A woman reportedly told her nine-year-old son about an abortion she had had years before he was born. He responded, “I knew, Mom, that there was something wrong. I always have nightmares about knives and my mother killing me. I have an imaginary brother who wants to kill me. If you had not aborted the other, would you have aborted me?” (Abortion Stories)

This is a story repeated more times than most people realize, and represents a societal and pastoral problem whose proportions are greater today than at any previous time in history: the phenomenon of tens of millions of abortion survivors.

It is clear that abortion's primary victim is the child who is killed. It has also become increasingly clear that to kill the child is to harm the mother and father as well. What is not always so well known, however, is that abortion makes its impact felt on those who have had a sibling aborted, and that this impact is felt in surprising and astonishing ways, which also have wider implications for the whole of society.

I have come to learn about this mostly through my personal association with Dr. Philip G. Ney. ... For the purposes of this article, I have drawn heavily on two of his works, Abortion Stories (1998) and How to Talk with Your Children About Your Abortion: A Practical Guide for Parents (1998).

Ten Types of Abortion Survivors

Those who find out that a sibling has been aborted are actually among ten types of “abortion survivors.”

Statistical survivors. These are people who survived in countries or cities where there is a statistically high probability that they would have been aborted. They come to know that the odds were definitely stacked against them. In some parts of Eastern Europe, the chances of being aborted are as high as 80%.

Wanted survivors. These are people whose parents carefully deliberated about whether or not to abort them. They may have calculated, consulted, and discussed the possibility. Interestingly, there is growing evidence that unborn children are affected by the hormonal changes that result from major conflicts in the mind of the mother. (In one case study a person who had tried to commit suicide on the same day every year discovered that the day was the date his mother had once set an appointment to abort him.)

Sibling survivors. These are people born into families where one or more of their siblings were aborted.

Threatened survivors. These are children whose parents have used abortion as a threat, even if they never considered it during the pregnancy, “You wretched, ungrateful child, I should have aborted you!”

Disabled survivors.These are people who, because of developmental defects or other circumstances, would usually be aborted. In fact, they often wonder whether their parents would have aborted them had they known about the defects.

Chance survivors. These are children who would have been aborted if the mother had been able to obtain the abortion. The abortion was prevented by a lack of money, time, permission, availability, etc.

Ambivalent survivors. These are children of parents who could not make up their minds about the abortion and delayed until it was too late. They are often caught up in their parents' continuing ambivalence, and can wonder whether they can still be terminated.

Twin survivors. These are people whose twin was aborted. Twins communicate, touch, and even caress each other in the womb. The loss of the twin by abortion is deeply felt and often causes the survivor to be suicidal.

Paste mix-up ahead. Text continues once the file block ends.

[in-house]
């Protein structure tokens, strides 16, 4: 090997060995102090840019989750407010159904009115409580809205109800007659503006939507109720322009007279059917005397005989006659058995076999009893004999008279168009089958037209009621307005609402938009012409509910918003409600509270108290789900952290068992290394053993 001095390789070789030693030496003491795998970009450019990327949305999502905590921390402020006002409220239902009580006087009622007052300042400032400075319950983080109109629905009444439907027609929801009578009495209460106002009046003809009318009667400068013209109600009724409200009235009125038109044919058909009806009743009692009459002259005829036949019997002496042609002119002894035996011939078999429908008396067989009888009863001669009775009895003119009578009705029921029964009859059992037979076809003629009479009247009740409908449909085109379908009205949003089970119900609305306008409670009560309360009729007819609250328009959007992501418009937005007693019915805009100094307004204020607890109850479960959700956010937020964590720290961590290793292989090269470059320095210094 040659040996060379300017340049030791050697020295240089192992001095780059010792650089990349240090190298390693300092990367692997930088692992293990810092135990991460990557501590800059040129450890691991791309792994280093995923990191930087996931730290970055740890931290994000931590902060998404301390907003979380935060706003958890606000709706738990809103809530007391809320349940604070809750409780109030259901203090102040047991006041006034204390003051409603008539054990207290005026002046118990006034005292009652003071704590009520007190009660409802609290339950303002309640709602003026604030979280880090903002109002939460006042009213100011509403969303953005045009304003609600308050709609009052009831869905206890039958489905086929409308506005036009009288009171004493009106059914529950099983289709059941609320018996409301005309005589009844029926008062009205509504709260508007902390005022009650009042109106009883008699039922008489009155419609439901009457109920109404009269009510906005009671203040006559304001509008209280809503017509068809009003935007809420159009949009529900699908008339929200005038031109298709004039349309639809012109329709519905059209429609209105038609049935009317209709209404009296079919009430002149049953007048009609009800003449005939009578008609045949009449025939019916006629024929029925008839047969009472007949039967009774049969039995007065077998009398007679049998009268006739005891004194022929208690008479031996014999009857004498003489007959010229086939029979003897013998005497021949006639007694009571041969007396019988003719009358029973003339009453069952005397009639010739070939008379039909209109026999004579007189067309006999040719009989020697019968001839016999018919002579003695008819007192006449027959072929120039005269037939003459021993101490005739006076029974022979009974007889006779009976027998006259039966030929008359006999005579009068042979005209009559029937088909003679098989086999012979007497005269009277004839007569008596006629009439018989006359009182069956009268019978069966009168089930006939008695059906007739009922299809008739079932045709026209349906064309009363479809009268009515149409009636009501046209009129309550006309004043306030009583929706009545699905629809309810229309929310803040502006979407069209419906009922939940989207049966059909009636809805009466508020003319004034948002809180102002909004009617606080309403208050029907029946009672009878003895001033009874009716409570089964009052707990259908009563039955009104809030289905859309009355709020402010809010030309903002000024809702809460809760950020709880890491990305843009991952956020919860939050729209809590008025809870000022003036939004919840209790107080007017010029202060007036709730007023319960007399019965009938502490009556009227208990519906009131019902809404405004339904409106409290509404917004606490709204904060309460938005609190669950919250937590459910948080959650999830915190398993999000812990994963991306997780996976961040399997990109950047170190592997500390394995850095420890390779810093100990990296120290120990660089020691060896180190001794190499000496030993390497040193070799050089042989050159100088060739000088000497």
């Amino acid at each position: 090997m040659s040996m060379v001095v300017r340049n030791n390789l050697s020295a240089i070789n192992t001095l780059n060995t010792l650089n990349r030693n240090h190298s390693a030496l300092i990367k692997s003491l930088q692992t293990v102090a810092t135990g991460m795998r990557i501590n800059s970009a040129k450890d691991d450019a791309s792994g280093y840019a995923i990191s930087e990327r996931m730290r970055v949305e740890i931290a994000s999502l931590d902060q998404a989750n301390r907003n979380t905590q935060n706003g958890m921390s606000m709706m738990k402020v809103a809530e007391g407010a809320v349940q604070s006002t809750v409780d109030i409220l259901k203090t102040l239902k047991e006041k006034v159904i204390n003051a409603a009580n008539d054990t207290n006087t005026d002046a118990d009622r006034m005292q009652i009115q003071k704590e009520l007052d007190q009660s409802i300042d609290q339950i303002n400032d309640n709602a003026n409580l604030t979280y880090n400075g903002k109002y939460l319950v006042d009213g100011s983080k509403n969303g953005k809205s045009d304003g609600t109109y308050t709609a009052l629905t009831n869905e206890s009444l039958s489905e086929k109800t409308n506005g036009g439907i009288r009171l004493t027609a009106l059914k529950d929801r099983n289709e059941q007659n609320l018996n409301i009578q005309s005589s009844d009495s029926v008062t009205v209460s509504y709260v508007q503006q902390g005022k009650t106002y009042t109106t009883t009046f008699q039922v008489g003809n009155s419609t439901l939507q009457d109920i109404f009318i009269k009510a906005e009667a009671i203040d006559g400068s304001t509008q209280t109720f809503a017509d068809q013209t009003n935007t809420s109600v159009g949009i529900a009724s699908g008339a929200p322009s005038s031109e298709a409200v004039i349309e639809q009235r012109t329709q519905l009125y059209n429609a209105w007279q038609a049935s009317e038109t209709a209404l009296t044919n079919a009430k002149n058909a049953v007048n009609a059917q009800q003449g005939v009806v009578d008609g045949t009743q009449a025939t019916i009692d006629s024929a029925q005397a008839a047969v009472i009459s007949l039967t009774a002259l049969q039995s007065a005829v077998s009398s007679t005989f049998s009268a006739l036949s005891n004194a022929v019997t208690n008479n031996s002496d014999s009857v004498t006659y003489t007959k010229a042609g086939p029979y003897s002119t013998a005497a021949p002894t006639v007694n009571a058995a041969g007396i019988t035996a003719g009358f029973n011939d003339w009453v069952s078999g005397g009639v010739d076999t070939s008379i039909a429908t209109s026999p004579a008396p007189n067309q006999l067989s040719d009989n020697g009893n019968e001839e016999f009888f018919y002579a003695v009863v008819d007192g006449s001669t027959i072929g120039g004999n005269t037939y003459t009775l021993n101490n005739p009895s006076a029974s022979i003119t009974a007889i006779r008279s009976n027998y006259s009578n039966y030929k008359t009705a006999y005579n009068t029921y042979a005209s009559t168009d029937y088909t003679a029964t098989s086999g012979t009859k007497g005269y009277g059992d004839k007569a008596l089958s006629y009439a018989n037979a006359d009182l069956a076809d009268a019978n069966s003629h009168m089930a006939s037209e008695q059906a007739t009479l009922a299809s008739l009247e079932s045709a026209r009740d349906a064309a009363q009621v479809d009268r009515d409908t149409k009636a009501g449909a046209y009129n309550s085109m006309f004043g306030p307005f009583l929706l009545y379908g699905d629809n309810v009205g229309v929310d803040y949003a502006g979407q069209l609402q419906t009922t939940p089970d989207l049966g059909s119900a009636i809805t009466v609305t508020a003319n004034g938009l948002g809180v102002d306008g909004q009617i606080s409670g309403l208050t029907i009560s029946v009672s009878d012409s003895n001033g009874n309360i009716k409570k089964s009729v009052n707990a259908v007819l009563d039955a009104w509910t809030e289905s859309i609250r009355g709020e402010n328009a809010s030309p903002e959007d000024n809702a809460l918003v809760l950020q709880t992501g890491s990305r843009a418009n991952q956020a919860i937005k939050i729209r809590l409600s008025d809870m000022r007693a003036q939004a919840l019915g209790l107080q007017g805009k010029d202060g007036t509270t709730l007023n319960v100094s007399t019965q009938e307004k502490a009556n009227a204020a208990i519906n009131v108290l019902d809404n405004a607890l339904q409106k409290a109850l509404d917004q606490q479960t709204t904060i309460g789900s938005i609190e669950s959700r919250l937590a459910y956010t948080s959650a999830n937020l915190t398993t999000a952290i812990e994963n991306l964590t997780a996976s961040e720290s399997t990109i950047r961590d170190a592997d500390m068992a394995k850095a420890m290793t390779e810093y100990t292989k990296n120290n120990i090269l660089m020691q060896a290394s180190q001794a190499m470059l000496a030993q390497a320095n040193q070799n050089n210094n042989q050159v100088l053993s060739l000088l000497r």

Attempted murder survivors. These are people who survived an actual abortion attempt. Besides the physical harm that is often done, they suffer intense psychological struggles, nightmares, confused identities and a fear of doctors.

Murdered survivors. These are children who survived an abortion for just a short period of time, and were subsequently killed by the abortion staff or left to die.

Regarding sibling survivors, the first question that likely comes to mind is, How do they know in the first place that a sibling was aborted? As the quote at the beginning of the article reveals, they often know by a strong and mysterious intuition, or the sensation of the presence of a “missing” or imaginary person.

Case histories and research evidence indicate that if a mother has had an abortion, this fact will be communicated in one way or another to the surviving siblings. Dr. Ney simply states, “You cannot not communicate.”

Many dynamics are at work here. Abortion is often discussed in our society, so children easily wonder whether there was one in their own family. Their curiosity may lead them to indirectly probe the matter with their parents, or they may overhear conversations about it. Objectively, moreover, the abortion does cause various symptoms of distress within the family, and this can lead children to conclude that the unspoken cause of the distress is an abortion. Parents may at times blurt it out to the child in a moment of anger.

Yes, Survivors Should Be Told

Dr. Ney is clear that women who have had abortions should tell their surviving children about it. The reasons, simply summed up, are that the price of not honestly communicating about it is higher than that of revealing it. The truth will set you free is true not only on a spiritual level, but also on the level of natural psychology. The destructive dynamics of a past abortion will be felt in the family, unavoidably. It is better that children come to know the reasons for these dynamics, rather than have to live with pseudo-secrets and with a fantasy that may be far more horrifying than the reality. Good advice regarding the timing and manner of telling children about an abortion, and how to deal with the possible responses, is found in Dr. Ney's book How to Talk with Your Children About Your Abortion.